They’re known as the North Atlantic Right whales. That’s because for whalers in the age of sail, they were the “right” whale to hunt. Big and slow, and full of oil and baleen, and relatively close to coastlines, they were the easiest and best to catch and kill.
Thousands were killed an the species almost wiped out.
Now there are only a little over 400 left, and scientists are concerned about their future
Garry Stenson (PhD) Research Scientist and Head of the Marine Mammal Section at Fisheries and Oceans, Canada in St. John’s Newfoundland.Listen
In 2017, a number of right whales were killed either by entanglement in fishing gear, or hit by ships. This was in part because the whales moved into the southern Gulf of St Lawrence which was not their typical summer grounds, and where there is heavy commercial shipping.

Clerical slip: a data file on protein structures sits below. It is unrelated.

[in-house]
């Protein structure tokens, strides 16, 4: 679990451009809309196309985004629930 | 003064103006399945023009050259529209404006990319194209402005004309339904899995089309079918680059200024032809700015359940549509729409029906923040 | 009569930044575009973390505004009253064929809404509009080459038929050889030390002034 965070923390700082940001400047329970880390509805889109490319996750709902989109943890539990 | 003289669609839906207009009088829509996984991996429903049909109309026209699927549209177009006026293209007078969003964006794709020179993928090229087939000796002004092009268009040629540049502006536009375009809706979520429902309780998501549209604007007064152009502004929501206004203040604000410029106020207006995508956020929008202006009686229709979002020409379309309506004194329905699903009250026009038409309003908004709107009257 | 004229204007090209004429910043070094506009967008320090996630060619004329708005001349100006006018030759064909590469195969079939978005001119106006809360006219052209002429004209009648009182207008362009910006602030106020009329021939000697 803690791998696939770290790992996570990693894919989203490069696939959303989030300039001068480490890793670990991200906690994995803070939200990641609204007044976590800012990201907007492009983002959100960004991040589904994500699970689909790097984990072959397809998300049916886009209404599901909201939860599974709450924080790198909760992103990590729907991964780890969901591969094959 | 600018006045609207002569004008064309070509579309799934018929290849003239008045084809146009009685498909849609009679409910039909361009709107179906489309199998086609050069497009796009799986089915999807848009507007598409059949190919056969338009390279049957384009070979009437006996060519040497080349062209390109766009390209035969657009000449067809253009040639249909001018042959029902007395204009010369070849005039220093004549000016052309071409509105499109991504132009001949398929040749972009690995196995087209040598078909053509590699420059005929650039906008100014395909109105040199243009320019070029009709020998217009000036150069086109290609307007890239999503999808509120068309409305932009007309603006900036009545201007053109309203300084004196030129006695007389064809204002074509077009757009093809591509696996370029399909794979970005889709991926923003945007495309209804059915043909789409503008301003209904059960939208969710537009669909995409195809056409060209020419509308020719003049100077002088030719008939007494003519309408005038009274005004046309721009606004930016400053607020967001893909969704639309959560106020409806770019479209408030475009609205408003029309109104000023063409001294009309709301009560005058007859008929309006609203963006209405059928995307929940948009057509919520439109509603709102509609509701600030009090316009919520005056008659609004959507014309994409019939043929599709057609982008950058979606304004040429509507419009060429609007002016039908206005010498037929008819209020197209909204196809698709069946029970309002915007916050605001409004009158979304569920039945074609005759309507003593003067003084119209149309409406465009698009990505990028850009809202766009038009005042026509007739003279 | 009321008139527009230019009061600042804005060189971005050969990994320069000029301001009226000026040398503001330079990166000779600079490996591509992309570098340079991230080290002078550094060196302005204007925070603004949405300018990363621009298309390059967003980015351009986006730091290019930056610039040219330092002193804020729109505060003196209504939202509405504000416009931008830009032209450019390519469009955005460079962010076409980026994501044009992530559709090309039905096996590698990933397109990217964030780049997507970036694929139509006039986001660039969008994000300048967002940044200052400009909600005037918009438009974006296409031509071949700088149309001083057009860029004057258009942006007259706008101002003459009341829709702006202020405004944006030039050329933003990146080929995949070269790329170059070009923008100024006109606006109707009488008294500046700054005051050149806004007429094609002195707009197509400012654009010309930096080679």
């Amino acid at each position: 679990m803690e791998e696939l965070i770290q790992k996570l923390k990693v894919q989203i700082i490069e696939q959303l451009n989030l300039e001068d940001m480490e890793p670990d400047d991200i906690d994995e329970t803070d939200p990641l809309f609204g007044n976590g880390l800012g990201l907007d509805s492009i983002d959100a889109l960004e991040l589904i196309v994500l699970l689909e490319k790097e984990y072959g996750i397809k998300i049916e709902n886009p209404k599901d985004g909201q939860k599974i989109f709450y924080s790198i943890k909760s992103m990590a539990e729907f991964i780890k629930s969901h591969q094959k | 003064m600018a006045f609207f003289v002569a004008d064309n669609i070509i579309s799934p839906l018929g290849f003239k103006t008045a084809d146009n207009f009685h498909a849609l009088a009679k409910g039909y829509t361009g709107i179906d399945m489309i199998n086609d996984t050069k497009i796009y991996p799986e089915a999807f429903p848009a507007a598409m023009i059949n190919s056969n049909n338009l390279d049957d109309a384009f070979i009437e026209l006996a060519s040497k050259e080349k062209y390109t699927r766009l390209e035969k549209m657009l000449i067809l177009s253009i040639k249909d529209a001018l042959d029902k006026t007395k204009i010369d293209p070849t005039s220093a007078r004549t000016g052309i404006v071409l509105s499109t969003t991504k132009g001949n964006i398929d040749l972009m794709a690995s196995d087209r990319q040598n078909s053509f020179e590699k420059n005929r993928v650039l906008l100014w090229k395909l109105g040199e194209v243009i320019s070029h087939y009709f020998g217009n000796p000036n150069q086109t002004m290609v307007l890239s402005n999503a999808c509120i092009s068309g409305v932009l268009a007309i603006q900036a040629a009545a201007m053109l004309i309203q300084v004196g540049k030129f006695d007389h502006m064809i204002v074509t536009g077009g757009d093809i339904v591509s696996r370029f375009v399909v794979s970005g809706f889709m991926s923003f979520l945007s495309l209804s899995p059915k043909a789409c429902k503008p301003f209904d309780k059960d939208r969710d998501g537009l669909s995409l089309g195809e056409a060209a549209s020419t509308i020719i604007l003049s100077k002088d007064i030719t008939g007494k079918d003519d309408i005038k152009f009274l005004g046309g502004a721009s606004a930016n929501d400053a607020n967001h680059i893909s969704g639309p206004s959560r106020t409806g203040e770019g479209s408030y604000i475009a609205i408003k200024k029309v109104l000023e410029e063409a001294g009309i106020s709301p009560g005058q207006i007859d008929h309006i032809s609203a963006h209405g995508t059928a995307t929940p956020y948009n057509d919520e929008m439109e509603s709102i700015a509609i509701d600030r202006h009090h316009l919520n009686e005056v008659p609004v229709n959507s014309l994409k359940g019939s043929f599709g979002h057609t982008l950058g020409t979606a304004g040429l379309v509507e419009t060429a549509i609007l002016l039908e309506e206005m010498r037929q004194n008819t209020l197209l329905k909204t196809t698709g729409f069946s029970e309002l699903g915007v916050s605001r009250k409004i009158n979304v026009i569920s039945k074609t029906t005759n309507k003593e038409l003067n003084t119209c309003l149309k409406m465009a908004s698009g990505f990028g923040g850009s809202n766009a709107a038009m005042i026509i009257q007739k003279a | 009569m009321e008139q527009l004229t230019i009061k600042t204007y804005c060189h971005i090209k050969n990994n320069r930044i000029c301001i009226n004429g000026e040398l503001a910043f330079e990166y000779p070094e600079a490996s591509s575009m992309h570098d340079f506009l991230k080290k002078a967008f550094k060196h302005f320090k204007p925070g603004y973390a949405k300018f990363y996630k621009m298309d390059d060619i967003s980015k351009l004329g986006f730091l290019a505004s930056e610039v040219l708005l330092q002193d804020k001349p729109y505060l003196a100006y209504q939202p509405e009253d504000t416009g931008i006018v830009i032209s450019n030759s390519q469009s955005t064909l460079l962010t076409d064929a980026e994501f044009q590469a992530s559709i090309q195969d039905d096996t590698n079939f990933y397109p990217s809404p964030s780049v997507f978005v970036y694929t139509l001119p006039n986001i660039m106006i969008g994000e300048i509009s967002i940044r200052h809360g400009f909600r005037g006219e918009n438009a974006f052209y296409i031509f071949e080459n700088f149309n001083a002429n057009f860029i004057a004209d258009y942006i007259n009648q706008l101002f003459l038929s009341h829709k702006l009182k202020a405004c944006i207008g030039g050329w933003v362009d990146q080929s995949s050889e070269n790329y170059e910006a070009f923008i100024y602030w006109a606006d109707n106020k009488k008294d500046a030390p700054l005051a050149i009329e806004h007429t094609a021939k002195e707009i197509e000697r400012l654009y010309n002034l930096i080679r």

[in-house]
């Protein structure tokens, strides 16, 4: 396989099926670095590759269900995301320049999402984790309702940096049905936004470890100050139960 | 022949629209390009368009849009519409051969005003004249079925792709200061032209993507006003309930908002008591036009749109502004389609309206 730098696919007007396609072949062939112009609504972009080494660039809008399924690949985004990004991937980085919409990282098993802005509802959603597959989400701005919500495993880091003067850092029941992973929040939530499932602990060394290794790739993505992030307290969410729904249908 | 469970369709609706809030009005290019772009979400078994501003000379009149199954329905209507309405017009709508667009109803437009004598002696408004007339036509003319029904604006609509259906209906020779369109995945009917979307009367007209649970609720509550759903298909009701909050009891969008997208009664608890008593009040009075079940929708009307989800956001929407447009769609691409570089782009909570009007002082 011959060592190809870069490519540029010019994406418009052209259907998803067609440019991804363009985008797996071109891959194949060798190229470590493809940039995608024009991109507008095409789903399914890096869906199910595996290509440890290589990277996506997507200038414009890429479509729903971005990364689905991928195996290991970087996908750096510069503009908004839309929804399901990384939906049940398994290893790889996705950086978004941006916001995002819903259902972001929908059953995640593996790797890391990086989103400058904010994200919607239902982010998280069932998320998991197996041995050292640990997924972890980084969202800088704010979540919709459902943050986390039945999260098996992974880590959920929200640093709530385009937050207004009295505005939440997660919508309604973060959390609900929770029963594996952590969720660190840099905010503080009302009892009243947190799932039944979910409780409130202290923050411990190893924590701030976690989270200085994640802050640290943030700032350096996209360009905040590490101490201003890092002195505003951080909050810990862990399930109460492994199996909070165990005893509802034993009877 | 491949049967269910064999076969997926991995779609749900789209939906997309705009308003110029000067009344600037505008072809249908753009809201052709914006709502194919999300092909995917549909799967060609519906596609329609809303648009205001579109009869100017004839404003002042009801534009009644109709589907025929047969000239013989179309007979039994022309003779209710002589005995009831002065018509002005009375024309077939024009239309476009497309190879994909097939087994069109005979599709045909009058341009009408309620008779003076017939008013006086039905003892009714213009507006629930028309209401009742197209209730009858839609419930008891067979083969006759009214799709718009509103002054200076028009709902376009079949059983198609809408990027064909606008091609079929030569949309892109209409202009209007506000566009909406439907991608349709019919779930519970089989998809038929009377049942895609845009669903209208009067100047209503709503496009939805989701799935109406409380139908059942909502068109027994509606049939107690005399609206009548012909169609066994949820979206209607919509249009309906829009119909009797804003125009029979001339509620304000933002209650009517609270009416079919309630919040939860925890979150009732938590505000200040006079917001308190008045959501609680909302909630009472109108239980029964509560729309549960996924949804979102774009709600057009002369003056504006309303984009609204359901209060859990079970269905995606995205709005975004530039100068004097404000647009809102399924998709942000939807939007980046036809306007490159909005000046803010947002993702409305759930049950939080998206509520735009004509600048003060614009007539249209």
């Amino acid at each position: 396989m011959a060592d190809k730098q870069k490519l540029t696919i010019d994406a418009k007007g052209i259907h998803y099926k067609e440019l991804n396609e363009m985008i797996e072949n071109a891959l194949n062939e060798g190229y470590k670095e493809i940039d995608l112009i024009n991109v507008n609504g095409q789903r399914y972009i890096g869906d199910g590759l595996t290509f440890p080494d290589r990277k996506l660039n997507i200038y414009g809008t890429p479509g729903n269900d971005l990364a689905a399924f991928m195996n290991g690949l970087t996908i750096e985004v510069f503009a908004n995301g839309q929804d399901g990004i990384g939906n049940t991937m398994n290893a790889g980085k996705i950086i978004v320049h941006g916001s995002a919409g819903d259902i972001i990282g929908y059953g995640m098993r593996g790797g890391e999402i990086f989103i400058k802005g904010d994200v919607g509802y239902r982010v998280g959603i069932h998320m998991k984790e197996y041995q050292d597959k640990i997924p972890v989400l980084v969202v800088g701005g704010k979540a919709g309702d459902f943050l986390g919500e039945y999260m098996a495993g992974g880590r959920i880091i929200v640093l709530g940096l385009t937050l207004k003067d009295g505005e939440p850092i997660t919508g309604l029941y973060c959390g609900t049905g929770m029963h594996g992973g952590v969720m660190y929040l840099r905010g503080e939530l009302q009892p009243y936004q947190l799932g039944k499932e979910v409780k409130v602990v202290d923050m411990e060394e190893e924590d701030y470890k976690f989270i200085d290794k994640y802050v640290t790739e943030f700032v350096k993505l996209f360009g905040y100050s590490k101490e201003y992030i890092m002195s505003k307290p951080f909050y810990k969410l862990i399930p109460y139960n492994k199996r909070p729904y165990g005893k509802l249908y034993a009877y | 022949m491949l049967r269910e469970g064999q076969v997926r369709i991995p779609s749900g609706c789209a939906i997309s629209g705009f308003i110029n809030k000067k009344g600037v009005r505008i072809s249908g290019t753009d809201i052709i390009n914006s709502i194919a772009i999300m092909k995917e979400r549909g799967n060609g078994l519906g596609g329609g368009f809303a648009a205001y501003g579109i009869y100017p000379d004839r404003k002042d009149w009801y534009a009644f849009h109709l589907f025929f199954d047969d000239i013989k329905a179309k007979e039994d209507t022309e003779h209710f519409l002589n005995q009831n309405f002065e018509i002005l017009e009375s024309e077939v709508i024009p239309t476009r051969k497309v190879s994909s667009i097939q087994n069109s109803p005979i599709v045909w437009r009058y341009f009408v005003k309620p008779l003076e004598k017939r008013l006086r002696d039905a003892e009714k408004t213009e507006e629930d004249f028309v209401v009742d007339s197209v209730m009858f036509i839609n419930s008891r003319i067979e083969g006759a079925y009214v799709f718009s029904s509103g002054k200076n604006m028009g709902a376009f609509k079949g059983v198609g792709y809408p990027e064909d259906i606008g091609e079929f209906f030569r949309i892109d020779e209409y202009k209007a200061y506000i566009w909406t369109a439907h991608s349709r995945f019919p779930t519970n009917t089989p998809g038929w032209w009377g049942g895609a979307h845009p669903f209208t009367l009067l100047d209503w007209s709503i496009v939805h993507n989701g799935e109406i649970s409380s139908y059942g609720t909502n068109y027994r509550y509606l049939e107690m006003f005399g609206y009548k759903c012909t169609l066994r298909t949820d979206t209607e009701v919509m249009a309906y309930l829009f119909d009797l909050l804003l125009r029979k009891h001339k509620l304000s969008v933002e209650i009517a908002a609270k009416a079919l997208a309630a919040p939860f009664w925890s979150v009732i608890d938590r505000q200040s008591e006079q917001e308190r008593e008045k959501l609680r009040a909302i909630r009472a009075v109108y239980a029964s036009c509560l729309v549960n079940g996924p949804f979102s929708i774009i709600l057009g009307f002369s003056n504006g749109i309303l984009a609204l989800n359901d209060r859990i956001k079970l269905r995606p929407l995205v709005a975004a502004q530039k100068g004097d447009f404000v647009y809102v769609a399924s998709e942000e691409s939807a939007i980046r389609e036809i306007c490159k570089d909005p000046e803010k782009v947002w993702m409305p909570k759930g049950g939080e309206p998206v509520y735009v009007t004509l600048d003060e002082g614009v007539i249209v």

This sent shockwaves through the marine science circles, and then in 2018, another shock as no new calves were seen to replace the population.
As more whales were seen in the Gulf, the government of Canada instituted new rules to slow ships, and for fishermen to remove gear whenever a whale is reported. There were no whale deaths reported in Canadian waters last year.
This year a glimmer of hope as well as several calves have been spotted this year in their wintering grounds around in southern waters.
In the meantime, researchers are hard at work trying to learn more about the whales and their activities in hopes this will help in developing measure to ensure the long-term survival of the species.